2009 H1N1 Pandemic Infected 1 in 5 People, Experts Estimate

Troy Brown

January 29, 2013

At least 20% of all people, and almost half (46%) of all children aged 5 to 19 years, were infected with H1N1 influenza during the first year of the 2009 pandemic, according to a meta-analysis of data from 27 seroepidemiological studies. The studies analyzed approximately 90,000 serologic samples from 19 countries including the United States, United Kingdom, Australia, Canada, China, and India.

Maria D. Van Kerhove, PhD, a liaison between the Global Influenza Programme at the World Health Organization in Geneva, Switzerland, and the Medical Research Council Centre for Outbreak Analysis and Modelling at Imperial College London in the United Kingdom, and colleagues published their findings in an article published online January 21 in Influenza and Other Respiratory Viruses.

Before the pandemic, the overall age-adjusted prevalence of elevated cross-reactive H1N1pandemic (pdm) antibodies was 5% (95% confidence interval [CI], 3% - 7%). The prevalence increased as individuals aged (0 - 4 years old, 1% [95% CI, 0.3% - 4%]; 5 - 19 years old, 4% [95% CI, 1% - 9%]; 20 - 44 years old, 5% [95% CI, 3% - 8%]; and 45 - 64 years old, 5% [95% CI, 2% - 9%]). Prevalence was the highest in individuals at least 65 years old (14%; 95% CI, 8% - 24%).

The researchers calculated the difference between pre- and postpandemic seroprevalence to estimate age-specific cumulative incidence. Data were available from 11 countries and 12 studies. Overall, the age-adjusted cumulative incidence of H1N1pdm infection was 24% (95% CI, 20% - 27%).

There was significant variation between the age groups, with the highest age-specific incidence found among children aged 5 to 19 years (46%; 95% CI, 36% - 56%) and 0 to 4 years (37%; 95% CI, 30% - 44%). Lower incidence rates were found in participants aged 20 years and older (20 - 44 years old, 20% [95% CI, 13% - 26%]; 45 - 64 years, 14% [95% CI, 9% - 20%]). The incidence was lowest in individuals at least 65 years old (11%; 95% CI, 5% - 18%).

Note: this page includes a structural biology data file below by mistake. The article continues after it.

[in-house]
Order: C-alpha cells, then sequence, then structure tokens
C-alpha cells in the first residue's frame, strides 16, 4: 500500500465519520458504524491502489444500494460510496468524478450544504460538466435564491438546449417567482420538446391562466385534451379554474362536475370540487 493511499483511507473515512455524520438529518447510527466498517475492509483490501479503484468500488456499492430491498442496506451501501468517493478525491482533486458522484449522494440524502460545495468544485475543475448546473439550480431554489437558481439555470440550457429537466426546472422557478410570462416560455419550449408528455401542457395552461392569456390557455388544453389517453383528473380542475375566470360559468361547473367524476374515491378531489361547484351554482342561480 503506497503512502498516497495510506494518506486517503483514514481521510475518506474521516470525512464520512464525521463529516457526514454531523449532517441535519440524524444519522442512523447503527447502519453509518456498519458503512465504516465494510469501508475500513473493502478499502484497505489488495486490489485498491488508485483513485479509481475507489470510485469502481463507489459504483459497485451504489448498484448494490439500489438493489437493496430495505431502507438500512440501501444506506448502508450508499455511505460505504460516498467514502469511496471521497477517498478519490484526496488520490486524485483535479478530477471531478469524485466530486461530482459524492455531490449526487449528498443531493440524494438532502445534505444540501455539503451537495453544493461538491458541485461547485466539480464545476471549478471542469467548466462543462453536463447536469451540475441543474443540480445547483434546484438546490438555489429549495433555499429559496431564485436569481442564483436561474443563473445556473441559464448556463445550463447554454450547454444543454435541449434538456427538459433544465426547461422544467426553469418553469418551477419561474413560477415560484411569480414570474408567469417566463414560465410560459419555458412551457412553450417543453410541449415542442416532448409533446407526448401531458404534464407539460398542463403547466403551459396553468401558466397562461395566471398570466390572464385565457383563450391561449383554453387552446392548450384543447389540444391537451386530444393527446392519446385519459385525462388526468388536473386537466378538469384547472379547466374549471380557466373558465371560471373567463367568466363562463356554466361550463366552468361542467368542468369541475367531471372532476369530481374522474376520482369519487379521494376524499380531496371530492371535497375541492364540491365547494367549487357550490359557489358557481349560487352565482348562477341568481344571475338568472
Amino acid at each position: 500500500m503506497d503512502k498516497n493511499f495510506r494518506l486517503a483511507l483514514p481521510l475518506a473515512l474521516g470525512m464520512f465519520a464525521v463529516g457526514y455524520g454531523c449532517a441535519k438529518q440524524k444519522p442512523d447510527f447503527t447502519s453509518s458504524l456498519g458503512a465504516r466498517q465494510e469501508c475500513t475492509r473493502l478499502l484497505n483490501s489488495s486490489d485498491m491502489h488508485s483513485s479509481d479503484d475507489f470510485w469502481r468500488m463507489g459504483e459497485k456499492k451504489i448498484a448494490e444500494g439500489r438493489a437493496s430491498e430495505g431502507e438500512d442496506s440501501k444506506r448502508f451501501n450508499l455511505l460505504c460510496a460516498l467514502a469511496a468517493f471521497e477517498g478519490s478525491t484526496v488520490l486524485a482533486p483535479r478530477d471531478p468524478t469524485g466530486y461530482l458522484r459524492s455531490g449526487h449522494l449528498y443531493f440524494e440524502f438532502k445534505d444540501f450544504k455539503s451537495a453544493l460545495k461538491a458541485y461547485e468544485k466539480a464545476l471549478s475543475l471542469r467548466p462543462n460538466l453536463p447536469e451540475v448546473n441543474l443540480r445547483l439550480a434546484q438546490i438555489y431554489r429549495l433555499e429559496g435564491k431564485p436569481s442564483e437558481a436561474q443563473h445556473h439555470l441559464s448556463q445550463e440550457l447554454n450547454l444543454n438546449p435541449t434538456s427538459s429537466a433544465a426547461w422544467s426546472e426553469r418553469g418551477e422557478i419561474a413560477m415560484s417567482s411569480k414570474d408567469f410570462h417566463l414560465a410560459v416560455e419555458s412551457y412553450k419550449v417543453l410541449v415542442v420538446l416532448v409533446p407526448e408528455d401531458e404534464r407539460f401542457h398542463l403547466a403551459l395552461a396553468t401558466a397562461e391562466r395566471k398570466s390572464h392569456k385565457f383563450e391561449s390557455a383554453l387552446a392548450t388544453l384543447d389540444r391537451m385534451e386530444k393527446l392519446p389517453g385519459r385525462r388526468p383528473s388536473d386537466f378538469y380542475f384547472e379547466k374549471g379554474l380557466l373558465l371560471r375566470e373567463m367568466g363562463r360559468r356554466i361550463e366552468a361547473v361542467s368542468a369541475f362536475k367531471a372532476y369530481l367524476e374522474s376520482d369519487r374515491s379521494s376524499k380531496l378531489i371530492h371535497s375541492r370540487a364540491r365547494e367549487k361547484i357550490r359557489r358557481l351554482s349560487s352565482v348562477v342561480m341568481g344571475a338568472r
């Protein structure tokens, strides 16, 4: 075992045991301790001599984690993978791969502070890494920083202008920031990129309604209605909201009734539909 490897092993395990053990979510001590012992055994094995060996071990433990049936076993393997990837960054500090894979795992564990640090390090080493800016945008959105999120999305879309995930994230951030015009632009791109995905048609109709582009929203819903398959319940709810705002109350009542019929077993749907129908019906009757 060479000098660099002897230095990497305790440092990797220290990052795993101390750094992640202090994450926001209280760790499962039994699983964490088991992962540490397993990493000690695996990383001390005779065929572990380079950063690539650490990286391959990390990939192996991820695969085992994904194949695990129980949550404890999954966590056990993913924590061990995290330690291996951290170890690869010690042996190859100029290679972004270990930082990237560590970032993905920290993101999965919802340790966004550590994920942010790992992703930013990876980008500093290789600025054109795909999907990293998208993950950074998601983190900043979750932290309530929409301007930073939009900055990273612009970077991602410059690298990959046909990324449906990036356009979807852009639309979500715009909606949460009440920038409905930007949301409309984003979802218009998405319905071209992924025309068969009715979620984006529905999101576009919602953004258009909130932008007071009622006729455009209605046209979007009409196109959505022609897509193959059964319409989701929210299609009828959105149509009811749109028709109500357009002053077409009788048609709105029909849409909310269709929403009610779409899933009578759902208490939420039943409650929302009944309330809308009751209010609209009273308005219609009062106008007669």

Older individuals may have developed immunity to the 2009 virus as a result of exposure to multiple influenza viruses during the course of their lifetimes.

The researchers pooled data from 10 studies that included 9 countries (n sera = 52,479) and found an overall age-adjusted H1N1pdm seroprevalence of 32% (95% CI, 26% - 39%). For the most part, seroprevalence decreased with age after age 5 years, but this was not statistically significant.

"Assuming that the cumulative incidence in the countries included in our studies is similar to the rest of the world for which no [or] little data exist and if the global mortality estimates produced by two research groups are confirmed by other studies, this would place the [case fatality ratio] for H1N1pdm at < 0.02%," the authors write.

"Knowing the proportion of the population infected in different age groups and the proportion of those infected who died will help public health decision-makers plan for and respond to pandemics. This information will be used to quantify severity and develop mathematical models to predict how flu outbreaks spread and what effect different interventions may have," said senior author Anthony Mounts, MD, from the World Health Organization, in a press release.

Support was provided by the Medical Research Council UK, the Bill and Melinda Gates Foundation, and a MRC Population Health Scientist Fellowship.

Influenza Other Respi Viruses. Published online January 21, 2013. Abstract

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